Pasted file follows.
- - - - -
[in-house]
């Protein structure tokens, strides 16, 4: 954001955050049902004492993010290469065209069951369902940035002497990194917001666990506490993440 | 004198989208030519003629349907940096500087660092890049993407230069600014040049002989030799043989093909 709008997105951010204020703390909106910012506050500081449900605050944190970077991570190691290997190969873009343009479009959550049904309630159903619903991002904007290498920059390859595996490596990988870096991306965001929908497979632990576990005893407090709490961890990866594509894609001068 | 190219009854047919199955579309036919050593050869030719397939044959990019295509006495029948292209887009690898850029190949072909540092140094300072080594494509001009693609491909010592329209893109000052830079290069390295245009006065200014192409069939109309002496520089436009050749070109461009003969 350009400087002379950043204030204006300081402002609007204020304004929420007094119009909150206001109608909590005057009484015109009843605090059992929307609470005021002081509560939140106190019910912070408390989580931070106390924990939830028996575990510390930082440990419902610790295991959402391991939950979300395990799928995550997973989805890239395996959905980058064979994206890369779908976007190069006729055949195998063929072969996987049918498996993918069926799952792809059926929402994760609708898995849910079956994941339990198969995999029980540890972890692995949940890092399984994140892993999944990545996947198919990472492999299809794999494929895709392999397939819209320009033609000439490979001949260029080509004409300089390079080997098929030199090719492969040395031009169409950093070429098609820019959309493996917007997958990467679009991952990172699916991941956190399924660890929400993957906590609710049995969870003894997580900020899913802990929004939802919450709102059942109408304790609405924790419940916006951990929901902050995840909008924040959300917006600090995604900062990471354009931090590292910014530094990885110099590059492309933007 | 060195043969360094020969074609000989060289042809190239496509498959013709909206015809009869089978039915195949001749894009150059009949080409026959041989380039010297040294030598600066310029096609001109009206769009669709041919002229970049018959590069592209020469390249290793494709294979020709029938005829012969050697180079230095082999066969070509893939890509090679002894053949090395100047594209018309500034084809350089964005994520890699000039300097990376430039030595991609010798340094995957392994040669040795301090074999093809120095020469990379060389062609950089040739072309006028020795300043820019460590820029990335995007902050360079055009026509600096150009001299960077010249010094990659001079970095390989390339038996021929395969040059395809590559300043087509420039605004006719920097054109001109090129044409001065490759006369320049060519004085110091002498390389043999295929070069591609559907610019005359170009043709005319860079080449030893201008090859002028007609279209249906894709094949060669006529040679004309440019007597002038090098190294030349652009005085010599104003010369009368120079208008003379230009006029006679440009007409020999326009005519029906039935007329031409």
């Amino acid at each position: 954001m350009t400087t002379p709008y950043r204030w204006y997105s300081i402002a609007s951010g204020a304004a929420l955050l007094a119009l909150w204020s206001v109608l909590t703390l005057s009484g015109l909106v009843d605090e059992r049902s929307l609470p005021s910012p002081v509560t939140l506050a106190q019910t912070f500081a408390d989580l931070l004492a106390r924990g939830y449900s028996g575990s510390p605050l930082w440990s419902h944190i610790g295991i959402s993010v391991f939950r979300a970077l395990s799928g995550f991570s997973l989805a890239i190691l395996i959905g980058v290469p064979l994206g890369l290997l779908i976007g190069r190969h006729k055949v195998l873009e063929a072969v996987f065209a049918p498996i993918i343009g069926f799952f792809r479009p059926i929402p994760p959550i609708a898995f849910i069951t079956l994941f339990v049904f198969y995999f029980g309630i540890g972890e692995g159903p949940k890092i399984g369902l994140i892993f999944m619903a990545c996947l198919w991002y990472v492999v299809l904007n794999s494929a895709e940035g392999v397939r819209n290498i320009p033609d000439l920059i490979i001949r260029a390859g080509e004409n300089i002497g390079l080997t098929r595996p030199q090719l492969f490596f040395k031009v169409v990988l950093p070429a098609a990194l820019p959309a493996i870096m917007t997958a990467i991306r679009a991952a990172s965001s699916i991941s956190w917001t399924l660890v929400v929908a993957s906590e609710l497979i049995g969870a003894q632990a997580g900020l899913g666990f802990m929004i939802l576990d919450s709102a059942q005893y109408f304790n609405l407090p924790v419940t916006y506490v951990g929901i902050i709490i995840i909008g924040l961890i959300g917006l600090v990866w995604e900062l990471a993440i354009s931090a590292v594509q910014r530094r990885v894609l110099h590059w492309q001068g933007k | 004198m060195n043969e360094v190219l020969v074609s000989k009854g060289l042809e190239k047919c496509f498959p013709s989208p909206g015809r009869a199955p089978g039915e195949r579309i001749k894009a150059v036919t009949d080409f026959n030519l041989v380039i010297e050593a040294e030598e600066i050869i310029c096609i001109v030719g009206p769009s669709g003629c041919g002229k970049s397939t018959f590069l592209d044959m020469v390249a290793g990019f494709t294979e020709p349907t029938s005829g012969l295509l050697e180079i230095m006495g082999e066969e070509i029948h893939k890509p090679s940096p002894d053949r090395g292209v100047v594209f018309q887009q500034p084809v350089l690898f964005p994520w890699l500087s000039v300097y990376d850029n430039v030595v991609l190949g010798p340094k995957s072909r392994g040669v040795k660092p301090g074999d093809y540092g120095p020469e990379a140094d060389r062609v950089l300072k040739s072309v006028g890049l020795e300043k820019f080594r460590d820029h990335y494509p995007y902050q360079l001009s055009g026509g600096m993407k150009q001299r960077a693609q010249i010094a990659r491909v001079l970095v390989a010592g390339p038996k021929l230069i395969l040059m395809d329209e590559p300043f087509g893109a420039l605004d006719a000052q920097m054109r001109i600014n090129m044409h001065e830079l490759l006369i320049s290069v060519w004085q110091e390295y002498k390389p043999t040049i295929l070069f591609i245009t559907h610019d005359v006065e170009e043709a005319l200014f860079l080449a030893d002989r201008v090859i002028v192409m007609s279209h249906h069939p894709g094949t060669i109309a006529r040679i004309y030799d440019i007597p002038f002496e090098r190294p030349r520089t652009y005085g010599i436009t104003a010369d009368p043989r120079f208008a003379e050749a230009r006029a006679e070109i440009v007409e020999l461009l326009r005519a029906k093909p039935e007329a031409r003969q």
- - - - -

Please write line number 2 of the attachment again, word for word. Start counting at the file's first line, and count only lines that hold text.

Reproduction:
């Protein structure tokens, strides 16, 4: 954001955050049902004492993010290469065209069951369902940035002497990194917001666990506490993440 | 004198989208030519003629349907940096500087660092890049993407230069600014040049002989030799043989093909 709008997105951010204020703390909106910012506050500081449900605050944190970077991570190691290997190969873009343009479009959550049904309630159903619903991002904007290498920059390859595996490596990988870096991306965001929908497979632990576990005893407090709490961890990866594509894609001068 | 190219009854047919199955579309036919050593050869030719397939044959990019295509006495029948292209887009690898850029190949072909540092140094300072080594494509001009693609491909010592329209893109000052830079290069390295245009006065200014192409069939109309002496520089436009050749070109461009003969 350009400087002379950043204030204006300081402002609007204020304004929420007094119009909150206001109608909590005057009484015109009843605090059992929307609470005021002081509560939140106190019910912070408390989580931070106390924990939830028996575990510390930082440990419902610790295991959402391991939950979300395990799928995550997973989805890239395996959905980058064979994206890369779908976007190069006729055949195998063929072969996987049918498996993918069926799952792809059926929402994760609708898995849910079956994941339990198969995999029980540890972890692995949940890092399984994140892993999944990545996947198919990472492999299809794999494929895709392999397939819209320009033609000439490979001949260029080509004409300089390079080997098929030199090719492969040395031009169409950093070429098609820019959309493996917007997958990467679009991952990172699916991941956190399924660890929400993957906590609710049995969870003894997580900020899913802990929004939802919450709102059942109408304790609405924790419940916006951990929901902050995840909008924040959300917006600090995604900062990471354009931090590292910014530094990885110099590059492309933007 | 060195043969360094020969074609000989060289042809190239496509498959013709909206015809009869089978039915195949001749894009150059009949080409026959041989380039010297040294030598600066310029096609001109009206769009669709041919002229970049018959590069592209020469390249290793494709294979020709029938005829012969050697180079230095082999066969070509893939890509090679002894053949090395100047594209018309500034084809350089964005994520890699000039300097990376430039030595991609010798340094995957392994040669040795301090074999093809120095020469990379060389062609950089040739072309006028020795300043820019460590820029990335995007902050360079055009026509600096150009001299960077010249010094990659001079970095390989390339038996021929395969040059395809590559300043087509420039605004006719920097054109001109090129044409001065490759006369320049060519004085110091002498390389043999295929070069591609559907610019005359170009043709005319860079080449030893201008090859002028007609279209249906894709094949060669006529040679004309440019007597002038090098190294030349652009005085010599104003010369009368120079208008003379230009006029006679440009007409020999326009005519029906039935007329031409």